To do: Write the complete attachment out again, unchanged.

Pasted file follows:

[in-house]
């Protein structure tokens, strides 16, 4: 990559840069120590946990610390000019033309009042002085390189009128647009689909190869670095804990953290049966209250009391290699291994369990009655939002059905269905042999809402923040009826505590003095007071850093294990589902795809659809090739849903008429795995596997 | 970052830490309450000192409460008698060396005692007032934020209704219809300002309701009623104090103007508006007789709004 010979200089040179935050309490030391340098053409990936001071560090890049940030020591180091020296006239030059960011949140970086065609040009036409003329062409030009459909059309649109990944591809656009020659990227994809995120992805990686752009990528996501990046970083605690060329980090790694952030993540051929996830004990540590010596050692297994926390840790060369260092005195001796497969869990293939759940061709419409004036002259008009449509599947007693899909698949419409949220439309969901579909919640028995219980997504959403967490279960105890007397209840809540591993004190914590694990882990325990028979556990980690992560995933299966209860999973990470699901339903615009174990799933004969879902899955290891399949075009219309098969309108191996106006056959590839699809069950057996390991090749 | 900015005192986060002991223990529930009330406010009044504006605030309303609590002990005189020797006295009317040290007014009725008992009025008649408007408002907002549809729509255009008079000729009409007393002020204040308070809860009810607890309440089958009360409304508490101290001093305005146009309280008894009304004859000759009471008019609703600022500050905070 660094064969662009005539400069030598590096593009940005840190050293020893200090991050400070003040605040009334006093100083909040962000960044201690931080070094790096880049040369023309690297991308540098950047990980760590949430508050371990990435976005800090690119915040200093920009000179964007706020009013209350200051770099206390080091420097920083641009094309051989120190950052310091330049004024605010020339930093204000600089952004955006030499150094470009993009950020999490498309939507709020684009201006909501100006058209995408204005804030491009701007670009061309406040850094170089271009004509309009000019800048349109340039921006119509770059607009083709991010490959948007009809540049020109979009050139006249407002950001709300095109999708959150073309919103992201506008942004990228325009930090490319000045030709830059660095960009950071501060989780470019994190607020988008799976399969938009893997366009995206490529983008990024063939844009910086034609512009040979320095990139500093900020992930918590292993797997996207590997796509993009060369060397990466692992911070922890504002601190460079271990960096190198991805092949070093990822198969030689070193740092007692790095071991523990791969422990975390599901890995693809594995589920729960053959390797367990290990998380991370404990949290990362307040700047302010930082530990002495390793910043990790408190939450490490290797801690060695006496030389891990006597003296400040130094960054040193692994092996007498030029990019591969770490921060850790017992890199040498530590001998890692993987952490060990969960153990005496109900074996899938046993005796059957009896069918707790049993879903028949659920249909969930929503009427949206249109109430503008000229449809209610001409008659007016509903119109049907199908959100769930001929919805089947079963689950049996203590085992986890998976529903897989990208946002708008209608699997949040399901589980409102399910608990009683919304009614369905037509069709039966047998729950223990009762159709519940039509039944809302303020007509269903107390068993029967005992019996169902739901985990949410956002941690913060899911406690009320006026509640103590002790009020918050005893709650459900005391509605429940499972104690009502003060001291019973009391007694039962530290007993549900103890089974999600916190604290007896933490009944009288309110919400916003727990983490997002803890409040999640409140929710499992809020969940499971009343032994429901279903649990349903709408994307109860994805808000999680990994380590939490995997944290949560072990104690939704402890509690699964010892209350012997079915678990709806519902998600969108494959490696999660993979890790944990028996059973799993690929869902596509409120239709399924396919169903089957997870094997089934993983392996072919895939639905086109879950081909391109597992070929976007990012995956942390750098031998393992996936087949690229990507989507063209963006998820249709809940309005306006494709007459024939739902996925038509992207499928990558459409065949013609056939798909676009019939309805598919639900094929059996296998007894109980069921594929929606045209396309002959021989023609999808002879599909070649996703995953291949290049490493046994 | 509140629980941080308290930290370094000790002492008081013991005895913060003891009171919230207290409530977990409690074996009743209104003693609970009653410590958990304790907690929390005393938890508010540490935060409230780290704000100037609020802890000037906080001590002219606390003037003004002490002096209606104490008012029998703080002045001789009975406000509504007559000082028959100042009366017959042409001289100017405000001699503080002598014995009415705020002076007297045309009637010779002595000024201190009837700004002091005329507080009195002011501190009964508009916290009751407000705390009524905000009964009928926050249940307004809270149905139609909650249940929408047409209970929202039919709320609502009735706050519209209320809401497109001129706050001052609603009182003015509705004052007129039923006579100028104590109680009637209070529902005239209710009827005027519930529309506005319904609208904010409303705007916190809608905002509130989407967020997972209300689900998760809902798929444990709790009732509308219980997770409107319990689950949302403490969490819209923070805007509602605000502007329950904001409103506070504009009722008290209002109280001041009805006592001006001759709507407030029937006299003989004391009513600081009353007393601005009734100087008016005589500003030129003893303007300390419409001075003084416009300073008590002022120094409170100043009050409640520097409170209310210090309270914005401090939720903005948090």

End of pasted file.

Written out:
[in-house]
């Protein structure tokens, strides 16, 4: 990559840069120590946990610390000019033309009042002085390189009128647009689909190869670095804990953290049966209250009391290699291994369990009655939002059905269905042999809402923040009826505590003095007071850093294990589902795809659809090739849903008429795995596997 | 970052830490309450000192409460008698060396005692007032934020209704219809300002309701009623104090103007508006007789709004 010979200089040179935050309490030391340098053409990936001071560090890049940030020591180091020296006239030059960011949140970086065609040009036409003329062409030009459909059309649109990944591809656009020659990227994809995120992805990686752009990528996501990046970083605690060329980090790694952030993540051929996830004990540590010596050692297994926390840790060369260092005195001796497969869990293939759940061709419409004036002259008009449509599947007693899909698949419409949220439309969901579909919640028995219980997504959403967490279960105890007397209840809540591993004190914590694990882990325990028979556990980690992560995933299966209860999973990470699901339903615009174990799933004969879902899955290891399949075009219309098969309108191996106006056959590839699809069950057996390991090749 | 900015005192986060002991223990529930009330406010009044504006605030309303609590002990005189020797006295009317040290007014009725008992009025008649408007408002907002549809729509255009008079000729009409007393002020204040308070809860009810607890309440089958009360409304508490101290001093305005146009309280008894009304004859000759009471008019609703600022500050905070 660094064969662009005539400069030598590096593009940005840190050293020893200090991050400070003040605040009334006093100083909040962000960044201690931080070094790096880049040369023309690297991308540098950047990980760590949430508050371990990435976005800090690119915040200093920009000179964007706020009013209350200051770099206390080091420097920083641009094309051989120190950052310091330049004024605010020339930093204000600089952004955006030499150094470009993009950020999490498309939507709020684009201006909501100006058209995408204005804030491009701007670009061309406040850094170089271009004509309009000019800048349109340039921006119509770059607009083709991010490959948007009809540049020109979009050139006249407002950001709300095109999708959150073309919103992201506008942004990228325009930090490319000045030709830059660095960009950071501060989780470019994190607020988008799976399969938009893997366009995206490529983008990024063939844009910086034609512009040979320095990139500093900020992930918590292993797997996207590997796509993009060369060397990466692992911070922890504002601190460079271990960096190198991805092949070093990822198969030689070193740092007692790095071991523990791969422990975390599901890995693809594995589920729960053959390797367990290990998380991370404990949290990362307040700047302010930082530990002495390793910043990790408190939450490490290797801690060695006496030389891990006597003296400040130094960054040193692994092996007498030029990019591969770490921060850790017992890199040498530590001998890692993987952490060990969960153990005496109900074996899938046993005796059957009896069918707790049993879903028949659920249909969930929503009427949206249109109430503008000229449809209610001409008659007016509903119109049907199908959100769930001929919805089947079963689950049996203590085992986890998976529903897989990208946002708008209608699997949040399901589980409102399910608990009683919304009614369905037509069709039966047998729950223990009762159709519940039509039944809302303020007509269903107390068993029967005992019996169902739901985990949410956002941690913060899911406690009320006026509640103590002790009020918050005893709650459900005391509605429940499972104690009502003060001291019973009391007694039962530290007993549900103890089974999600916190604290007896933490009944009288309110919400916003727990983490997002803890409040999640409140929710499992809020969940499971009343032994429901279903649990349903709408994307109860994805808000999680990994380590939490995997944290949560072990104690939704402890509690699964010892209350012997079915678990709806519902998600969108494959490696999660993979890790944990028996059973799993690929869902596509409120239709399924396919169903089957997870094997089934993983392996072919895939639905086109879950081909391109597992070929976007990012995956942390750098031998393992996936087949690229990507989507063209963006998820249709809940309005306006494709007459024939739902996925038509992207499928990558459409065949013609056939798909676009019939309805598919639900094929059996296998007894109980069921594929929606045209396309002959021989023609999808002879599909070649996703995953291949290049490493046994 | 509140629980941080308290930290370094000790002492008081013991005895913060003891009171919230207290409530977990409690074996009743209104003693609970009653410590958990304790907690929390005393938890508010540490935060409230780290704000100037609020802890000037906080001590002219606390003037003004002490002096209606104490008012029998703080002045001789009975406000509504007559000082028959100042009366017959042409001289100017405000001699503080002598014995009415705020002076007297045309009637010779002595000024201190009837700004002091005329507080009195002011501190009964508009916290009751407000705390009524905000009964009928926050249940307004809270149905139609909650249940929408047409209970929202039919709320609502009735706050519209209320809401497109001129706050001052609603009182003015509705004052007129039923006579100028104590109680009637209070529902005239209710009827005027519930529309506005319904609208904010409303705007916190809608905002509130989407967020997972209300689900998760809902798929444990709790009732509308219980997770409107319990689950949302403490969490819209923070805007509602605000502007329950904001409103506070504009009722008290209002109280001041009805006592001006001759709507407030029937006299003989004391009513600081009353007393601005009734100087008016005589500003030129003893303007300390419409001075003084416009300073008590002022120094409170100043009050409640520097409170209310210090309270914005401090939720903005948090």